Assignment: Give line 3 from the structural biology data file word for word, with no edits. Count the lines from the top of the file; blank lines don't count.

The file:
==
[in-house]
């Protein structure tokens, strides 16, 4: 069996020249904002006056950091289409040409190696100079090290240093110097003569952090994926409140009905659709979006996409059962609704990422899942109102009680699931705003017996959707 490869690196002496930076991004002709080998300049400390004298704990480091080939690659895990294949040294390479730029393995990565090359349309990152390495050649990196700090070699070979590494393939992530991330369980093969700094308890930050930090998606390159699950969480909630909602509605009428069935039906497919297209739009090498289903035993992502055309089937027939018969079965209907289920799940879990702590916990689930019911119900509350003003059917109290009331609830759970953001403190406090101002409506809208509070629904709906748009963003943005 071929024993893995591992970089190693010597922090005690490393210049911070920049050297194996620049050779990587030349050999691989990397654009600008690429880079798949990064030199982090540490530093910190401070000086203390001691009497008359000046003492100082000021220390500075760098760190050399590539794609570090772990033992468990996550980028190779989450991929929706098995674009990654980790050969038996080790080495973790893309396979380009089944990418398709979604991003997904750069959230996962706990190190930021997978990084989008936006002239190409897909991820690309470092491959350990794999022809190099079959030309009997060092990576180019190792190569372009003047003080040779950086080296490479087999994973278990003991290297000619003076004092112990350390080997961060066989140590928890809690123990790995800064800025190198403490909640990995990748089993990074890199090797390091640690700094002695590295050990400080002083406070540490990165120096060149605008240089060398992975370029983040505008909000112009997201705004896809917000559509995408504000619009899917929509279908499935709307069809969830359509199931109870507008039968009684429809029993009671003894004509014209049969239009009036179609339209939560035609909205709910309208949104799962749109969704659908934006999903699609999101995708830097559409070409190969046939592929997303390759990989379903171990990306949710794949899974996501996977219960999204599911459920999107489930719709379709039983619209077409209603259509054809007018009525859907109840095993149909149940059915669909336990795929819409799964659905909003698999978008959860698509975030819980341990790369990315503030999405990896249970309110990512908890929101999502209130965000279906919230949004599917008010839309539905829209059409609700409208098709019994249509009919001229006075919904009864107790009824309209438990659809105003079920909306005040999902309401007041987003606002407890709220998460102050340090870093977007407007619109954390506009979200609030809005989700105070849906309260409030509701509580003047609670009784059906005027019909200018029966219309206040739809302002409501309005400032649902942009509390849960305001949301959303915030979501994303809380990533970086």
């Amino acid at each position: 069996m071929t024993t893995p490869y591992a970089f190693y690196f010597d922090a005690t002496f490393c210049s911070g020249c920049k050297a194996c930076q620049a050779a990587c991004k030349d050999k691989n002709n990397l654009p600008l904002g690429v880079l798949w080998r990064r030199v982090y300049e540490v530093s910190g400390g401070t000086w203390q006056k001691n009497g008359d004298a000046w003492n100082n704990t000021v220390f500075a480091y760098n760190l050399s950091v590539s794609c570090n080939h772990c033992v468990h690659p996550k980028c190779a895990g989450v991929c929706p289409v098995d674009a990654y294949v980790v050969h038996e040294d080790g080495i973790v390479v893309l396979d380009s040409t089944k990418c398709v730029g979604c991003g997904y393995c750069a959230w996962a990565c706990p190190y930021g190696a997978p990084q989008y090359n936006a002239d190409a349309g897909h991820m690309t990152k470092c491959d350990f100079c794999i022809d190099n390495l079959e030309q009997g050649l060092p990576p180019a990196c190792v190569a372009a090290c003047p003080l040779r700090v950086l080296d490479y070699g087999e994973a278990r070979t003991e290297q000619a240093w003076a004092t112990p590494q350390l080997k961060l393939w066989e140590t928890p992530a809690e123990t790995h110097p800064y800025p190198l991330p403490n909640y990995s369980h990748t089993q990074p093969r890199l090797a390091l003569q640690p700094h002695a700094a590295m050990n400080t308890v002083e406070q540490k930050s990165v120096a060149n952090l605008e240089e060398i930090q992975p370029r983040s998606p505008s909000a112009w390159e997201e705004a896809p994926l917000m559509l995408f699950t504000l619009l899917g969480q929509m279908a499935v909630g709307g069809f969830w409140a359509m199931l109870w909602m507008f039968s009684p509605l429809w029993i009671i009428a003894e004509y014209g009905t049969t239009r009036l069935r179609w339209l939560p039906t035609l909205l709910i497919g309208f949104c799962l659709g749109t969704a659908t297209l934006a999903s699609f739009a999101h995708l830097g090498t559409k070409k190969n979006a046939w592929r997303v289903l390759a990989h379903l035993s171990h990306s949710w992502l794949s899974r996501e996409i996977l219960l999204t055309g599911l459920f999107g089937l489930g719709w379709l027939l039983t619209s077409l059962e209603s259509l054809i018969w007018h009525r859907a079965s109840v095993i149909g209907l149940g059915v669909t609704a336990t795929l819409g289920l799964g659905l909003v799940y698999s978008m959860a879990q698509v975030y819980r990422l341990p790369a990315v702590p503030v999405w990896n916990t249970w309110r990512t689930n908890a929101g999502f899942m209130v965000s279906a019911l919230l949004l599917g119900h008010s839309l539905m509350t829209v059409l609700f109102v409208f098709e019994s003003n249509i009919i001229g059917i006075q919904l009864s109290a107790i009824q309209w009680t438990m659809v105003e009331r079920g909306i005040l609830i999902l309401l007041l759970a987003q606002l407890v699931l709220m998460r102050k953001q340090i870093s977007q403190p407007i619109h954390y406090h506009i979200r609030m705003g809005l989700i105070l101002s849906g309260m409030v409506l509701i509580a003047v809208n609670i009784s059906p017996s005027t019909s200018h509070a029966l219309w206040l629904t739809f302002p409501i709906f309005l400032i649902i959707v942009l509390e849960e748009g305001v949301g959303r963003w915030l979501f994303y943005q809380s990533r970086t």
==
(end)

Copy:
């Amino acid at each position: 069996m071929t024993t893995p490869y591992a970089f190693y690196f010597d922090a005690t002496f490393c210049s911070g020249c920049k050297a194996c930076q620049a050779a990587c991004k030349d050999k691989n002709n990397l654009p600008l904002g690429v880079l798949w080998r990064r030199v982090y300049e540490v530093s910190g400390g401070t000086w203390q006056k001691n009497g008359d004298a000046w003492n100082n704990t000021v220390f500075a480091y760098n760190l050399s950091v590539s794609c570090n080939h772990c033992v468990h690659p996550k980028c190779a895990g989450v991929c929706p289409v098995d674009a990654y294949v980790v050969h038996e040294d080790g080495i973790v390479v893309l396979d380009s040409t089944k990418c398709v730029g979604c991003g997904y393995c750069a959230w996962a990565c706990p190190y930021g190696a997978p990084q989008y090359n936006a002239d190409a349309g897909h991820m690309t990152k470092c491959d350990f100079c794999i022809d190099n390495l079959e030309q009997g050649l060092p990576p180019a990196c190792v190569a372009a090290c003047p003080l040779r700090v950086l080296d490479y070699g087999e994973a278990r070979t003991e290297q000619a240093w003076a004092t112990p590494q350390l080997k961060l393939w066989e140590t928890p992530a809690e123990t790995h110097p800064y800025p190198l991330p403490n909640y990995s369980h990748t089993q990074p093969r890199l090797a390091l003569q640690p700094h002695a700094a590295m050990n400080t308890v002083e406070q540490k930050s990165v120096a060149n952090l605008e240089e060398i930090q992975p370029r983040s998606p505008s909000a112009w390159e997201e705004a896809p994926l917000m559509l995408f699950t504000l619009l899917g969480q929509m279908a499935v909630g709307g069809f969830w409140a359509m199931l109870w909602m507008f039968s009684p509605l429809w029993i009671i009428a003894e004509y014209g009905t049969t239009r009036l069935r179609w339209l939560p039906t035609l909205l709910i497919g309208f949104c799962l659709g749109t969704a659908t297209l934006a999903s699609f739009a999101h995708l830097g090498t559409k070409k190969n979006a046939w592929r997303v289903l390759a990989h379903l035993s171990h990306s949710w992502l794949s899974r996501e996409i996977l219960l999204t055309g599911l459920f999107g089937l489930g719709w379709l027939l039983t619209s077409l059962e209603s259509l054809i018969w007018h009525r859907a079965s109840v095993i149909g209907l149940g059915v669909t609704a336990t795929l819409g289920l799964g659905l909003v799940y698999s978008m959860a879990q698509v975030y819980r990422l341990p790369a990315v702590p503030v999405w990896n916990t249970w309110r990512t689930n908890a929101g999502f899942m209130v965000s279906a019911l919230l949004l599917g119900h008010s839309l539905m509350t829209v059409l609700f109102v409208f098709e019994s003003n249509i009919i001229g059917i006075q919904l009864s109290a107790i009824q309209w009680t438990m659809v105003e009331r079920g909306i005040l609830i999902l309401l007041l759970a987003q606002l407890v699931l709220m998460r102050k953001q340090i870093s977007q403190p407007i619109h954390y406090h506009i979200r609030m705003g809005l989700i105070l101002s849906g309260m409030v409506l509701i509580a003047v809208n609670i009784s059906p017996s005027t019909s200018h509070a029966l219309w206040l629904t739809f302002p409501i709906f309005l400032i649902i959707v942009l509390e849960e748009g305001v949301g959303r963003w915030l979501f994303y943005q809380s990533r970086t």